Aging

Articles

In October I reported on a study that found older adults did better than younger adults on a decision-making task that reflected real-world situations more closely than most tasks used in such studies. It was concluded that, while (as previous research has shown) younger adults may do better on...

I’ve discussed on a number of occasions the effects that stereotypes can have on our cognitive performance. Women, when subtly reminded that females are supposedly worse at math, do more poorly on math tests; African-Americans, when subtly reminded of racial stereotypes, perform more poorly on...

Children learn. It’s what they do. And they build themselves over the years from wide-eyed baby to a person that walks and talks and can maybe fix your computer, so it’s no wonder that we have this idea that learning comes so much more easily to them than it does to us. But is it true?

...

People are poor at assessing their own memory

One thing research seems to show rather consistently is that, for older adults in particular, beliefs about one's own memory performance have little to do with one's actual memory performance¹. People who believe they have a poor memory are usually...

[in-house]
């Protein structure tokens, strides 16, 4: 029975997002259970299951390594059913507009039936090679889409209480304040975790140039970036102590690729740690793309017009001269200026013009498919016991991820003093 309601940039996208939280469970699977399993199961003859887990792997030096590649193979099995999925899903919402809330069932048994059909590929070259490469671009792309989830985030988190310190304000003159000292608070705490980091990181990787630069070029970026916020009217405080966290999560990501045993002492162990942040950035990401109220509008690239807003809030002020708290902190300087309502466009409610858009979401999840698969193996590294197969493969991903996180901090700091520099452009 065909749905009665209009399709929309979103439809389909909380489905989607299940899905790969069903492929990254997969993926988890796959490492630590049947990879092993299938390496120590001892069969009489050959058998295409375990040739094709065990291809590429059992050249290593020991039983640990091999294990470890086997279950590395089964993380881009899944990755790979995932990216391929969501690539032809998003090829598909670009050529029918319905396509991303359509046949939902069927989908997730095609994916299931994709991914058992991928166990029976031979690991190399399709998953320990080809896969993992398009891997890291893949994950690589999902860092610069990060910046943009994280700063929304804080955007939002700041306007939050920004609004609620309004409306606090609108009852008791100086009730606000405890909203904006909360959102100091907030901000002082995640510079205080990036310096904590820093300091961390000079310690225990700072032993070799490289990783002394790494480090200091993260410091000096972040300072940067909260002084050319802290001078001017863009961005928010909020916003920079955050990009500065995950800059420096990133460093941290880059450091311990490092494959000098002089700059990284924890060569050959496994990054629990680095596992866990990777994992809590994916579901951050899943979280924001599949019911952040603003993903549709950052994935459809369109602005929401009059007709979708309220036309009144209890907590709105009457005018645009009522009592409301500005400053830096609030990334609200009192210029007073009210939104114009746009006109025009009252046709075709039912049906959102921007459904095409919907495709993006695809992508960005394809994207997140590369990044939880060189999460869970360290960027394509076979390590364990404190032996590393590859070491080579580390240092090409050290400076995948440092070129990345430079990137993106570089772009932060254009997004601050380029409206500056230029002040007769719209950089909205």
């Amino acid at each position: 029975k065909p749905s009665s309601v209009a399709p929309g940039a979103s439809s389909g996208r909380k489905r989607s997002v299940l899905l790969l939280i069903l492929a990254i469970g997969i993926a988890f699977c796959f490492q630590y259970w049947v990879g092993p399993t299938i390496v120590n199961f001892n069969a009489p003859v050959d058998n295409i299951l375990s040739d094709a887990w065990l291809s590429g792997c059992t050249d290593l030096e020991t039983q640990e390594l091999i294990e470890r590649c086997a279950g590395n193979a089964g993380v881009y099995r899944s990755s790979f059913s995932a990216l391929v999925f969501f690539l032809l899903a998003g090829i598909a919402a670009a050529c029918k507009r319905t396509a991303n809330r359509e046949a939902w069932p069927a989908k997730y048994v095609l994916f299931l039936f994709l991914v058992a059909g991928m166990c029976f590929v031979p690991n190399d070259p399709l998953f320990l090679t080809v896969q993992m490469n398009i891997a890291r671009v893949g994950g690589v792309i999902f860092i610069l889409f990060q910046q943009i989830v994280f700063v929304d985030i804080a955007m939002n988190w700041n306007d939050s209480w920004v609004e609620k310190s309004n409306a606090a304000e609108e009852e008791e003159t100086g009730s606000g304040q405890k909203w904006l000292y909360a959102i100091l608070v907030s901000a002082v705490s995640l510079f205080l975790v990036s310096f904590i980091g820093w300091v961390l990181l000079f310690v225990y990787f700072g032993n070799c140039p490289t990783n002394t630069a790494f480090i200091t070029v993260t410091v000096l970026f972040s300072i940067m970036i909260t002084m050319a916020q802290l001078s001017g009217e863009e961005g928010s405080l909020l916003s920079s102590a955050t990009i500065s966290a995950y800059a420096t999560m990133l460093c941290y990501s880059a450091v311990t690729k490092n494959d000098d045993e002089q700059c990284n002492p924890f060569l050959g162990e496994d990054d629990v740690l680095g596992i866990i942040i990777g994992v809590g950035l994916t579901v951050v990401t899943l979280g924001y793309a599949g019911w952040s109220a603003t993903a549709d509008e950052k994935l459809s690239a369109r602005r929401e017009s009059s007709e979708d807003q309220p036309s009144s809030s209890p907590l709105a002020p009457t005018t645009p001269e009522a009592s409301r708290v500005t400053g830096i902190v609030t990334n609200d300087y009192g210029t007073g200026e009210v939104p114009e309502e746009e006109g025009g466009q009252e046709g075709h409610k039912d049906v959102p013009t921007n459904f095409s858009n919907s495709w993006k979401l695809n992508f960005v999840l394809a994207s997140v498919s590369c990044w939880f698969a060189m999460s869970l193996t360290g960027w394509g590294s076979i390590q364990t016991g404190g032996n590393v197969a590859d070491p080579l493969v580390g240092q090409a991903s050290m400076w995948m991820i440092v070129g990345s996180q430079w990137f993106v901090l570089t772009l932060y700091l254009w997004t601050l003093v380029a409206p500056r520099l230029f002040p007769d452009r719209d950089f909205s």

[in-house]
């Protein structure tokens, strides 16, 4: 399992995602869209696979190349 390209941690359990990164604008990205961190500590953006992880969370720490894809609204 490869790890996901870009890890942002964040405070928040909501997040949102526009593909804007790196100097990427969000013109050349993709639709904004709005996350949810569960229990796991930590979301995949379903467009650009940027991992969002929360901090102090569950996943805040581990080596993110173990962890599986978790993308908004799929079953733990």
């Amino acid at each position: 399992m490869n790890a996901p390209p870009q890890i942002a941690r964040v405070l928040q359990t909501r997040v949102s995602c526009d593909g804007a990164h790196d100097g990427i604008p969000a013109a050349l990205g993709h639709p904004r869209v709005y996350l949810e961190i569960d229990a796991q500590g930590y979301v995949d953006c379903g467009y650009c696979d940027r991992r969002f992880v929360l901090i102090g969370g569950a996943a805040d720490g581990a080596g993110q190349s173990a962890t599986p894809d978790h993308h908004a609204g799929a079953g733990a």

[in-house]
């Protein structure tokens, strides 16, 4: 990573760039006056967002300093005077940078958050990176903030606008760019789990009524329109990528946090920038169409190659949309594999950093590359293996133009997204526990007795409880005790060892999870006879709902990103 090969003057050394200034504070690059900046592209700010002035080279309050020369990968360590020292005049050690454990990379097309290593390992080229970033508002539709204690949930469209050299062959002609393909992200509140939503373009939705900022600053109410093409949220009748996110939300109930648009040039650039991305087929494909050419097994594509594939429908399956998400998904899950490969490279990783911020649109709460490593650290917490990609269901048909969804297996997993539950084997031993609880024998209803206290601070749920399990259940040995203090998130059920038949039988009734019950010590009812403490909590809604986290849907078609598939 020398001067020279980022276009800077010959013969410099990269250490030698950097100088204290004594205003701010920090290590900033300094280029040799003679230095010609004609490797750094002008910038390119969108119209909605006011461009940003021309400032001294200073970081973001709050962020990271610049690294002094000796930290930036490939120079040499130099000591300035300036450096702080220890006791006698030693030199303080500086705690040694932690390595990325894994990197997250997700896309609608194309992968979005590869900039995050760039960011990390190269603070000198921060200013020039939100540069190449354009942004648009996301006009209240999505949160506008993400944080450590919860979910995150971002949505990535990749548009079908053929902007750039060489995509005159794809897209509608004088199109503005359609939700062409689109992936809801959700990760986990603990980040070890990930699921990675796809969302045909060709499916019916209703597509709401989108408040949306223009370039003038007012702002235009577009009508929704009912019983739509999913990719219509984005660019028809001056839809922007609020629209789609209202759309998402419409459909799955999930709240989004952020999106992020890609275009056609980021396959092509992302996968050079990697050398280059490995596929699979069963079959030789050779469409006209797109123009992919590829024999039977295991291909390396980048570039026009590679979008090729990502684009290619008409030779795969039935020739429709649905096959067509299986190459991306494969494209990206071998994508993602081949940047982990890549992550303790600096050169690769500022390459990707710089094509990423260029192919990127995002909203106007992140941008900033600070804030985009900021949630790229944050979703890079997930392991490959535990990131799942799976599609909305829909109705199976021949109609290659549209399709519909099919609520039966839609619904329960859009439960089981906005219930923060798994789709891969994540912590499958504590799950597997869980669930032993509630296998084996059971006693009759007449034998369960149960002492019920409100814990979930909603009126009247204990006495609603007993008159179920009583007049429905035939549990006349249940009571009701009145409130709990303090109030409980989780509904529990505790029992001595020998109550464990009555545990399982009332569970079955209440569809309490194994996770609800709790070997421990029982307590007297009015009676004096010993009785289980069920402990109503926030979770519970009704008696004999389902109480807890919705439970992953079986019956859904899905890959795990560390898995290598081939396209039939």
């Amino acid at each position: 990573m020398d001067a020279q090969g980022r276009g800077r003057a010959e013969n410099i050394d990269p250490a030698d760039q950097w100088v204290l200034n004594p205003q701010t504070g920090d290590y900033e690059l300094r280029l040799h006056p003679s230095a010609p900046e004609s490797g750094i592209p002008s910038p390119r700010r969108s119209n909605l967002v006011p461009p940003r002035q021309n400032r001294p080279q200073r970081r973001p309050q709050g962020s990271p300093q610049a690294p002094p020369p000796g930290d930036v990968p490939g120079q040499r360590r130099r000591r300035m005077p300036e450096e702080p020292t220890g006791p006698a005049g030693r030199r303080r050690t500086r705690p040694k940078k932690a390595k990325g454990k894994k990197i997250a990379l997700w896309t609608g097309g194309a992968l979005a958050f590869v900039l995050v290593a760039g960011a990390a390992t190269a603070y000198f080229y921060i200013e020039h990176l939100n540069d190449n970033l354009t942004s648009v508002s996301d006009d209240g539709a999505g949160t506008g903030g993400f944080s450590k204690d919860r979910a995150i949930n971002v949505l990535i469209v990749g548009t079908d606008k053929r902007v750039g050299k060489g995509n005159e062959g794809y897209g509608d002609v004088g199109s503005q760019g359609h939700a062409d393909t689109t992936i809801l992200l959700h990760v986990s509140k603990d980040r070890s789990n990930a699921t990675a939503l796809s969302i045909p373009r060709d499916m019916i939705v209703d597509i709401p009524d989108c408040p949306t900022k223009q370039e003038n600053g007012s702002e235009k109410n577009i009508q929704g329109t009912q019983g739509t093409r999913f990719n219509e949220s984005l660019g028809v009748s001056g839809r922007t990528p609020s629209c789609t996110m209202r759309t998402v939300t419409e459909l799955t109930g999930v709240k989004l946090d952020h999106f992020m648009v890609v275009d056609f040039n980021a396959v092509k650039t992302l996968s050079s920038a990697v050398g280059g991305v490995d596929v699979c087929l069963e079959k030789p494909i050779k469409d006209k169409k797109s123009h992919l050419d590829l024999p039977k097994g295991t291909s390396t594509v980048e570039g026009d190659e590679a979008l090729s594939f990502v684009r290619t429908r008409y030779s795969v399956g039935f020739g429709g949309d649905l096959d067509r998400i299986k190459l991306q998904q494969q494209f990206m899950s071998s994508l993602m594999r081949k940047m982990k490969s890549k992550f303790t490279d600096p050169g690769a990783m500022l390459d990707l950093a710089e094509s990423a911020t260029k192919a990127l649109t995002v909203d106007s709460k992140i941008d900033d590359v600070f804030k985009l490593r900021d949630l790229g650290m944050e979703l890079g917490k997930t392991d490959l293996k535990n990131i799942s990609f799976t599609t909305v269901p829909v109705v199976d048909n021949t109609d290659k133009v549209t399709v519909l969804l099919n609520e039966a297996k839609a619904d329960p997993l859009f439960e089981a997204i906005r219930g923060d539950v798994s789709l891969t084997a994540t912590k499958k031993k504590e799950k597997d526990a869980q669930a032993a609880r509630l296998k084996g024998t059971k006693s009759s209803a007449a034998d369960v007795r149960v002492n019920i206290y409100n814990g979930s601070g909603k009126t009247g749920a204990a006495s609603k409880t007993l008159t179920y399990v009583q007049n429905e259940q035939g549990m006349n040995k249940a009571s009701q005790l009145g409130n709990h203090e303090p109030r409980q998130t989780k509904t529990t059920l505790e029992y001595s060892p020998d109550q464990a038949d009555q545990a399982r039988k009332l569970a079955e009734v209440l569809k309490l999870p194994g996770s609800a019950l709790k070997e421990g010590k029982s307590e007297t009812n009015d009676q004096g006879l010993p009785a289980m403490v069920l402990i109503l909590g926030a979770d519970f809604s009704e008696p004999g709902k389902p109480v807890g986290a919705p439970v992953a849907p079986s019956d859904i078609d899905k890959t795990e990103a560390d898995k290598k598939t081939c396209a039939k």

I have previously reported on how gait and balance problems have been associated with white matter lesions, and walking speed and grip strength have been associated with dementia and stroke risk. Another recent study, involving 93 older adults (70+) has added to this evidence, with the finding...

The Seattle Longitudinal Study of Adult Intelligence has followed a group of more than 5000 people for well over four decades. The program began in 1956 and participants have been tested across a whole gamut of mental and physical abilities at seven year intervals since that date.

The...

Because it holds some personal resonance for me, my recent round-up of genetic news called to mind food allergies. Now food allergies can be tricky beasts to diagnose, and the reason is, they’re interactive. Maybe you can eat a food one day and everything’s fine; another day, you break out in...

In a recent news report, I talked about a study of older adults that found that their sense of control over their lives fluctuates significantly over the course of a day, and that this impacts on their cognitive abilities, including reasoning and memory. ‘Sense of control’ — a person’s feeling...

Stimulating activities

A 5-year study1 involving 488 people age 75 to 85 found that, for the 101 people who developed dementia, the greater the number of stimulating activities (reading, writing, doing crossword puzzles, playing board or card games, having group discussions, and playing music)...

Most cognitive processes decline with age

It does appear that most component processes of cognition decline with advanced age if the difficulty level is sufficiently high. For example, the following processes have all shown age effects:

  • processes involving attention
  • working...